Files posted online to 'print' working handgun

May 06, 2013 by Robert Macpherson
Visitors look at a 3D printer printing an object during an exhibition in New York on April 22, 2013. Computer files to create a handgun almost entirely from parts made with a 3D printer went online Monday, alarming gun control advocates after it was successfully test-fired by its inventor.

Computer files to create a handgun almost entirely from parts made with a 3D printer went online Monday, alarming gun control advocates after it was successfully test-fired by its inventor.

The single-shot .380-caliber Liberator bears a vague resemblance to its namesake, the FP-45 Liberator pistol that the United States developed during World War II to be air-dropped to French Resistance fighters.

Computer-aided design (CAD) files for the Liberator appeared on the website of Defense Distributed, a non-profit group that promotes the of firearms using 3D printers.

"We'll build the trigger first... Next, we'll build the hammer subassembly ... Next, drop the hammer into the frame...," reads the accompanying set of instructions, which come in English and Chinese.

"Finally slide the grip on the frame and insert the grip pin. Your Liberator is now ready to go!"

For the Liberator to conform with US firearms law, the instructions call for an inch-big chunk of steel to be sealed with epoxy glue in front of the trigger guard, so that the weapon can be spotted by metal detectors.

The only other non-plastic part is a tiny nail that acts as the firing pin.

Business magazine Forbes posted a video of the Liberator being remotely test-fired outside Austin, Texas last week, with a yellow string tied to the trigger of the toy-like white-and-blue handgun.

"The verdict: it worked," Forbes reported, adding however that the Liberator exploded ("sending shards of white ABS plastic flying into the weeds") when its inventor Cody Wilson attempted a second test using a rifle cartridge.

"I feel no sense of achievement," the 25-year-old University of Texas law student told Forbes. "There's a lot of work to be done."

CAD files for gun parts have been available on the Internet for some time, but the Liberator is apparently the first entire weapon ever to be fabricated almost exclusively with parts created with 3D .

Supporters of tougher in the United States—where there are nearly as many guns (an estimated 300 million) as there are people (about 315 million) and more than 30,000 gun-related deaths a year—expressed alarm.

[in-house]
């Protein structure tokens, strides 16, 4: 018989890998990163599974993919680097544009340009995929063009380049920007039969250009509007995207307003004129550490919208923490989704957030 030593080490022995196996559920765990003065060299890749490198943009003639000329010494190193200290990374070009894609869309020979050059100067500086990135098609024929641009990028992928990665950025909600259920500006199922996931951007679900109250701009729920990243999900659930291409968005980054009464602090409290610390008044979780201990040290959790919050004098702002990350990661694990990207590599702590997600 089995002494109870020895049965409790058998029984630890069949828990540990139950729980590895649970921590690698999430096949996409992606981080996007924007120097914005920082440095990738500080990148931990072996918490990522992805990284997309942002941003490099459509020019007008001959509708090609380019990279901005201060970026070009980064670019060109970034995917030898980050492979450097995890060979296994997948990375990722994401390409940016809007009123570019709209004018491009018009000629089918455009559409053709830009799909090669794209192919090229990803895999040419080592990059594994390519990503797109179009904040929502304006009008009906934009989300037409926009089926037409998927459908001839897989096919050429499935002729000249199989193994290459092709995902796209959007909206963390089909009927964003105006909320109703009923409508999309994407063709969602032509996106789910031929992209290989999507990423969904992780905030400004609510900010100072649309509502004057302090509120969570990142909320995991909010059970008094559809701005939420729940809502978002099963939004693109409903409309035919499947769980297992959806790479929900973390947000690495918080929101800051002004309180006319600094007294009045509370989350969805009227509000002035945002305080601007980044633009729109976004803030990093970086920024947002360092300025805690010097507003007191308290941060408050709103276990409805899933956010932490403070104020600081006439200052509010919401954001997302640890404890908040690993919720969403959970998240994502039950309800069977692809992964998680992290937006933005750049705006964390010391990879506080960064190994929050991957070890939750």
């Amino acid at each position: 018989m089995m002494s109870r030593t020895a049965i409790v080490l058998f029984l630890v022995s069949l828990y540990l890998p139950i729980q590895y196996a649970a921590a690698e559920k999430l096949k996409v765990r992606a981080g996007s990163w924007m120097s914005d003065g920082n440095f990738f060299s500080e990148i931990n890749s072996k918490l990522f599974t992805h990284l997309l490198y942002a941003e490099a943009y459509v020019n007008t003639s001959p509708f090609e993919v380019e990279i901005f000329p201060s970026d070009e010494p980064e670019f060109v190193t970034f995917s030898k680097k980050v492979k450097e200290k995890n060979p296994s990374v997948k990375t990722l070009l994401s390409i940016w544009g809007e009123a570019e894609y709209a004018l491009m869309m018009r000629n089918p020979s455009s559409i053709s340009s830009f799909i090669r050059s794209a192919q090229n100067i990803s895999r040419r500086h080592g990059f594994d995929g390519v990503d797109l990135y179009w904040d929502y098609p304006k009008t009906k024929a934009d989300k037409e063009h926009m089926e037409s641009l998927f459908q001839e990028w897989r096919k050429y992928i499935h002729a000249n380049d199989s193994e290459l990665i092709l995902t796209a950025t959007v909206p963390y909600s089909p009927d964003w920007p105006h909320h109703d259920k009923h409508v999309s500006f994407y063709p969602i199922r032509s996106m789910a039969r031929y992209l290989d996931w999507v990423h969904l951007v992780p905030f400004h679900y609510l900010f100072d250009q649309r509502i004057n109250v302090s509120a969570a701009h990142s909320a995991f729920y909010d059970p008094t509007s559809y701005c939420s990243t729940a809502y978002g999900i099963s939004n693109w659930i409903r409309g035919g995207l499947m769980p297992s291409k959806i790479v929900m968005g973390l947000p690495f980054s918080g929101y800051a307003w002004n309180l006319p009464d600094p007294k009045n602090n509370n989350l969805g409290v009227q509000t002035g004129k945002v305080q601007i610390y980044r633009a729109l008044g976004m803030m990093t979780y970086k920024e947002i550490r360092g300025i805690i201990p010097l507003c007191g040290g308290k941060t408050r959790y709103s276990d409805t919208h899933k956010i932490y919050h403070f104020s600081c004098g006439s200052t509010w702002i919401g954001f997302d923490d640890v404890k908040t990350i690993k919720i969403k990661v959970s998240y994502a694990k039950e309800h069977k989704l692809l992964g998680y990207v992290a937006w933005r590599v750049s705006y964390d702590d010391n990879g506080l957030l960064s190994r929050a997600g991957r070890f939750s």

"Stomach-churning," said Senator Charles Schumer of New York. "Now anyone—a terrorist, someone who is mentally ill, a spousal abuser, a felon—can essentially open a gun factory in their garage. It must be stopped."

In the House of Representatives, Congressman Steve Israel, also from New York, is sponsoring an Undetectable Firearms Modernization Act to outlaw plastic homemade guns.

"Security checkpoints, background checks, and gun regulations will do little good if criminals can print plastic firearms at home and bring those firearms through metal detectors with no one the wiser," he said in a statement.

No longer prohibitively expensive, 3D printers can now be bought for about the same price as a top-end laptop computer. Brooklyn-based MakerBot, for instance, markets its desktop Replicator 2 for $2,199 with delivery in a week.

After the December 2012 massacre of 20 children at Sandy Hook elementary school in Newtown, Connecticut, MakerBot took down CAD files for semi-automatic rifle parts that gun enthusiasts had posted on its open-source 3D printing library.

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EyeNStein
1.9 / 5 (9) May 06, 2013
Following after the production formula for SARIN nerve agent on Wikipedia or to fabricate SMALLPOX on your home DNA base pair synthesiser. Its a good job you can't order 6Kg of plutonium (in two handy hemispheres clad with TNT ) on Amazon yet!
EyeNStein
2.5 / 5 (13) May 06, 2013
Our society is so placid, sterile, state controlled and anaemic that people feel compelled to print guns or own semi automatic rifles just to feel alive.
Sad and dangerous really.
Jeddy_Mctedder
3.2 / 5 (12) May 06, 2013
it speaks volumes that the level of discourse in the u.s. is dumbed down so much that we have made a tabloid affair of our highest technologies. 3d printing implicates a large movement of talent and industrial effort to bring forward high tech software and hardware designs to rapidly advance the prototyping and design process. truly a revolution in how things can be designed and tried out. however, of course, it is the LEAST interesting thing about 3d printing that catches the publics eye. and of course, it isn't a surprise that people are talking about 3d printing parts that will inevitably be thrown away after one use in real life. as if these 3d guns were any better than jury rigged zipguns at best for actual usage.you want a gun, go buy one. you're not going to print a gun stock , let alone barrel, that will be of any use with an at home 3d printer that extrudes plastic. what nonsense, it insults eveyrone who is working on 3d printing in earnest.
freethinking
2.1 / 5 (14) May 06, 2013
I love this. All the ignorant anti-gun progressives will show their ignorance about guns and panic at the sight of white plastic. FYI If I carried a gun, I won't be carrying a zipgun of any sort and especially not a plastic zipgun.